It might seem like players can dress in almost anything, but there are some limitations. When Cameroon’s national team got ready to play the African Football Championship in 2004 wearing a one-piece (with a drawstring at the waist), six World Cup points were deducted from their team, and they were fined 154,000 dollars. According to football regulations, you must play in a top and shorts, and not a onsie.
There have also been cases where the loss of a game has been blamed on the kit. In the 1995-96 season, Manchester United’s trainer Alex Ferguson changed the away kit during half-time. According to Alex, the players had trouble seeing each other on the field when wearing the gray kit as opposed to their regular red. The team managed to scrape themselves up from 3-0 to 3-1, but the harm was apparently already done.
A few years later, another British team, Cardiff City, got a new Malaysian owner. Vincent Tan took huge steps in breaking with tradition when he changed the team’s colours, also known as The Bluebirds, from blue to red. According to Tan’s traditions, the colour red would carry good luck for the club, but since the team had been blue and white since their founding in 1899, this was not looked upon kindly. Supporters protested by refusing to buy tickets, and even fans outside the club were publicly dismayed. In January 2015, it was announced that Cardiff would once again be dressed in blue, but Tan kept the colour red for the away kit.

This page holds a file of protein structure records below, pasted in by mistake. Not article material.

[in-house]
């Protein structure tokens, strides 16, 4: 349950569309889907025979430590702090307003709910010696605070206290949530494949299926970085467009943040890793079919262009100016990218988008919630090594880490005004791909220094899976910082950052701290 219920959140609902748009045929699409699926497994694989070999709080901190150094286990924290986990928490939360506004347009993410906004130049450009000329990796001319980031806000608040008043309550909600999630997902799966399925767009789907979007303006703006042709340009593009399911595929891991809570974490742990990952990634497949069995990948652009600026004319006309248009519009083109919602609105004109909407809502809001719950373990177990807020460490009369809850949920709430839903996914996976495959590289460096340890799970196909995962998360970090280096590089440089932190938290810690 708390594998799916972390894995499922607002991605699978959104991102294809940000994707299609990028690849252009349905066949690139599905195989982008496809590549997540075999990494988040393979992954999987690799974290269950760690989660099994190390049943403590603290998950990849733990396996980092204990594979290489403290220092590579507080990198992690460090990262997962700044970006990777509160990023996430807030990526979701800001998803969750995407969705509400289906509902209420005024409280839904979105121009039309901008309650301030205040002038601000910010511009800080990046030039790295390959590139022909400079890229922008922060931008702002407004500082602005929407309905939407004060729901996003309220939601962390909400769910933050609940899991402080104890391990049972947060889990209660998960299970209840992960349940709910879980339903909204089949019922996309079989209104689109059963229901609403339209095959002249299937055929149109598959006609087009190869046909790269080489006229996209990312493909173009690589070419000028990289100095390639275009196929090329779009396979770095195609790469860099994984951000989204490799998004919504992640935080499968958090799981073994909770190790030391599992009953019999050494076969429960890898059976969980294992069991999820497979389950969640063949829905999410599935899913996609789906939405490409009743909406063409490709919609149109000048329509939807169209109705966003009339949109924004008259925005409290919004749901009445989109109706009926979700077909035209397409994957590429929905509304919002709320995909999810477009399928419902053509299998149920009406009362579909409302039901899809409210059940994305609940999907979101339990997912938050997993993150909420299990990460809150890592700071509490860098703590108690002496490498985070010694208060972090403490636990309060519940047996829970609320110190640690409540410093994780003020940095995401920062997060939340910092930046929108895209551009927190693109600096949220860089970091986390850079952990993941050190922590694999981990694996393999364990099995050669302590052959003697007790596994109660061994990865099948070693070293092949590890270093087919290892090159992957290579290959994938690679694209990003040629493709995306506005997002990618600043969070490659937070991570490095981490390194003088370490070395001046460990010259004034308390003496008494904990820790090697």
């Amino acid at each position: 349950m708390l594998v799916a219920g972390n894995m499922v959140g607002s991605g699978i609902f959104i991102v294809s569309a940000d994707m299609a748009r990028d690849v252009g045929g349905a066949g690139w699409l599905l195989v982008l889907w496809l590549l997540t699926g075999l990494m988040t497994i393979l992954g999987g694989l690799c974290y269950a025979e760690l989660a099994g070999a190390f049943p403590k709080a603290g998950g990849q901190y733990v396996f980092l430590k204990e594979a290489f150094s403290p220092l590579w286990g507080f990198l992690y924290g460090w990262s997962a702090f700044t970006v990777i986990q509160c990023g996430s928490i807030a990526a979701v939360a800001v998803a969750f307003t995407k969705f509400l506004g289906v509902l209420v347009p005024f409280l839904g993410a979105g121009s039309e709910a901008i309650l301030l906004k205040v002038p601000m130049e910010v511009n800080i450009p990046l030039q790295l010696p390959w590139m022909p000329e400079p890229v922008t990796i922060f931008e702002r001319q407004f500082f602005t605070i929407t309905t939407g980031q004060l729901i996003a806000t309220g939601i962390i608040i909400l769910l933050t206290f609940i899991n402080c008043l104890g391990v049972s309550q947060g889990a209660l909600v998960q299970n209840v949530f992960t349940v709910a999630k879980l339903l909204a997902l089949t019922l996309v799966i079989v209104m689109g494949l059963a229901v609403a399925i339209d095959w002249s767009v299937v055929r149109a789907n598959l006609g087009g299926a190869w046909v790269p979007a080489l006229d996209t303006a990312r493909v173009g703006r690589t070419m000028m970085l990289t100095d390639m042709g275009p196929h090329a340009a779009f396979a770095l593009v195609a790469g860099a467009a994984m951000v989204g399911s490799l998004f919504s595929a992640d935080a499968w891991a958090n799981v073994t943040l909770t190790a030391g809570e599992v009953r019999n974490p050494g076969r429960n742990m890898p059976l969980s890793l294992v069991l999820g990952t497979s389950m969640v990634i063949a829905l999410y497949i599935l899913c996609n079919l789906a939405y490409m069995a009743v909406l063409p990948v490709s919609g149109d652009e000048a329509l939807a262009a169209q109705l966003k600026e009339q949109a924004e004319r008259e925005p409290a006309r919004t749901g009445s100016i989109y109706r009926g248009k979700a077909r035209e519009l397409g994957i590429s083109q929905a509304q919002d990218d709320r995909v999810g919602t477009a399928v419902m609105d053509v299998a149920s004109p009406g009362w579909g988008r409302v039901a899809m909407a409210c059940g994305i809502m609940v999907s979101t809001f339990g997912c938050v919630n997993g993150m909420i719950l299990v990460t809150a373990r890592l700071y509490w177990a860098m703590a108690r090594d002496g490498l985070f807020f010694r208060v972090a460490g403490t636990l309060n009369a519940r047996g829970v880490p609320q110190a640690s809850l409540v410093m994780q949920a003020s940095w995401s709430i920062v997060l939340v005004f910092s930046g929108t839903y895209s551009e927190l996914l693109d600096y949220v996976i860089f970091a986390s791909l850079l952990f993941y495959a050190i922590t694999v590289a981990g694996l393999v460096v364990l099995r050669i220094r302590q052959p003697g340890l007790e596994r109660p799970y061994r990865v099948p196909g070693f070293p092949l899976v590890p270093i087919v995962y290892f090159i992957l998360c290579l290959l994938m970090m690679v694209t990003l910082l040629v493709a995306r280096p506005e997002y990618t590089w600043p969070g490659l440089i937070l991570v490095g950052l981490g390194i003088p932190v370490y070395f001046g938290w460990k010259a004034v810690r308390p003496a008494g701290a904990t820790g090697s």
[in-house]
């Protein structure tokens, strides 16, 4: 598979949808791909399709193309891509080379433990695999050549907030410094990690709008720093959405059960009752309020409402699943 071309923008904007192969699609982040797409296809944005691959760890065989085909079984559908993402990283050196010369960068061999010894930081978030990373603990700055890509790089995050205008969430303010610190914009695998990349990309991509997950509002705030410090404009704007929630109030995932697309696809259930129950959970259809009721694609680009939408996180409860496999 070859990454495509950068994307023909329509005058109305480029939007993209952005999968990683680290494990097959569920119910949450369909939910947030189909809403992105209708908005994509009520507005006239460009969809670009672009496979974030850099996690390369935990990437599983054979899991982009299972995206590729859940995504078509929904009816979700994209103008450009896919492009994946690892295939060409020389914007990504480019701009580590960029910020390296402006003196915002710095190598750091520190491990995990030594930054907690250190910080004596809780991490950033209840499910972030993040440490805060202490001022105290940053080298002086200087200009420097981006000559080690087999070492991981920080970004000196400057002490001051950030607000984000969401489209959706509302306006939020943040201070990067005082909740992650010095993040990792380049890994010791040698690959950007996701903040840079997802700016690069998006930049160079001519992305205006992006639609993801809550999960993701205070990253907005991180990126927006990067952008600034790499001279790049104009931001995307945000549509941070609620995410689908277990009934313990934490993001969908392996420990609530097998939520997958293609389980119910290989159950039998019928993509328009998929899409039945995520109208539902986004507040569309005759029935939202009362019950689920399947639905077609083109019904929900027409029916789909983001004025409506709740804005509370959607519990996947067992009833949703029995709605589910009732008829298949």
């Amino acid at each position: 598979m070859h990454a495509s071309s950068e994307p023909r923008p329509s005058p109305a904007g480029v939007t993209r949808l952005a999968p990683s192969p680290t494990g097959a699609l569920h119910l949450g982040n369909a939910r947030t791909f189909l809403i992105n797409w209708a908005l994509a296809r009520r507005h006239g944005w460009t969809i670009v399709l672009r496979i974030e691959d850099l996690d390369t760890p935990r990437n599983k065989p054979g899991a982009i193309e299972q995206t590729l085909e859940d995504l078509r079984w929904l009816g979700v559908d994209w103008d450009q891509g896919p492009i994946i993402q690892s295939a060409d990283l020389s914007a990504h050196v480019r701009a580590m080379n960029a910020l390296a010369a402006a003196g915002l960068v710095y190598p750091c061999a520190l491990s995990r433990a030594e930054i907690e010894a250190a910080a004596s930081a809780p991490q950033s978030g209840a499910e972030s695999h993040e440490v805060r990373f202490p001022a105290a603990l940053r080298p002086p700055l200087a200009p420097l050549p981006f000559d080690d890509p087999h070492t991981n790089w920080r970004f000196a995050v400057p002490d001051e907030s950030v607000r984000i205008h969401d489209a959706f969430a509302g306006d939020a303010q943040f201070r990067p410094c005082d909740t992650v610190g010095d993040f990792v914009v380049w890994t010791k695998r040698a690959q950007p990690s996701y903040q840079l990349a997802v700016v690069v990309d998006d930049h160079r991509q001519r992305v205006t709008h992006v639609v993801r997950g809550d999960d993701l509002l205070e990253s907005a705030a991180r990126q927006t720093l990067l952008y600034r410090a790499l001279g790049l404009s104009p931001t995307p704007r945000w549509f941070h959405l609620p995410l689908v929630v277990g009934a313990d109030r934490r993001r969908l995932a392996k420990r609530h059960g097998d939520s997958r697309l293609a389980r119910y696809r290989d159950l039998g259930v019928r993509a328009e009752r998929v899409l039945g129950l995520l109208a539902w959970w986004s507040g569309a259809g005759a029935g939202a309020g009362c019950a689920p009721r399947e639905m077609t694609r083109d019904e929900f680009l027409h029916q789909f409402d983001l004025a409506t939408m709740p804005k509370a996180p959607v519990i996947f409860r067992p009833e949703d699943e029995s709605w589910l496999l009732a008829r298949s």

Another visual element found in most football clubs is a crest—in other words, the club’s logo. Often, in football, an animal sit in the middle of the crest, and such is the case with the British club Crystal Palace, which carries an eagle in their crest, and Wolverhampton’s, which depicts a wolf. But when the Norwegian national team went for a mythical animal—a dragon—in 2008, it evoked anger at both a national and political level.
At the time, the Minister of Culture, Trond Giske, played the political position card and stated publicly that there was no way they were going to replace the flag on the national team’s chest with a dragon, although it frankly was beyond his mandate to say anything about the design of the national team’s kit. ‘They can’t possible believe that they can change a tradition built through 1000 matches, without the fans reacting,’ Giske said to national press. He was not alone. Both football scientists, culture scientists and football fans voiced their unhappiness about the influx of the dragon.
‘We are so happy with the result,’ said Karen Espelund, general secretary of the Norwegian Football Association at the time.
However, it didn’t take long before the dragon was again replaced by the flag and the Norwegian Football Association announced that they would be selling the unused kits. ‘But we will not make money on our own misjudgment,’ said Ronny Aasland, commercial director at NFF and put the kit on sale at half price. Today, the kit is a collector’s item.
When it comes to football, most designers find themselves in a Catch-22 type of situation. Working with football clubs, it’s only natural to work with tradition and heritage, but by changing, breaking or renewing these, you’ll most likely face the wrath of the supporters. It is essential to understand that football is not only the players or the field it’s played on; football is also the terraces, the parking lot and all that lies beyond.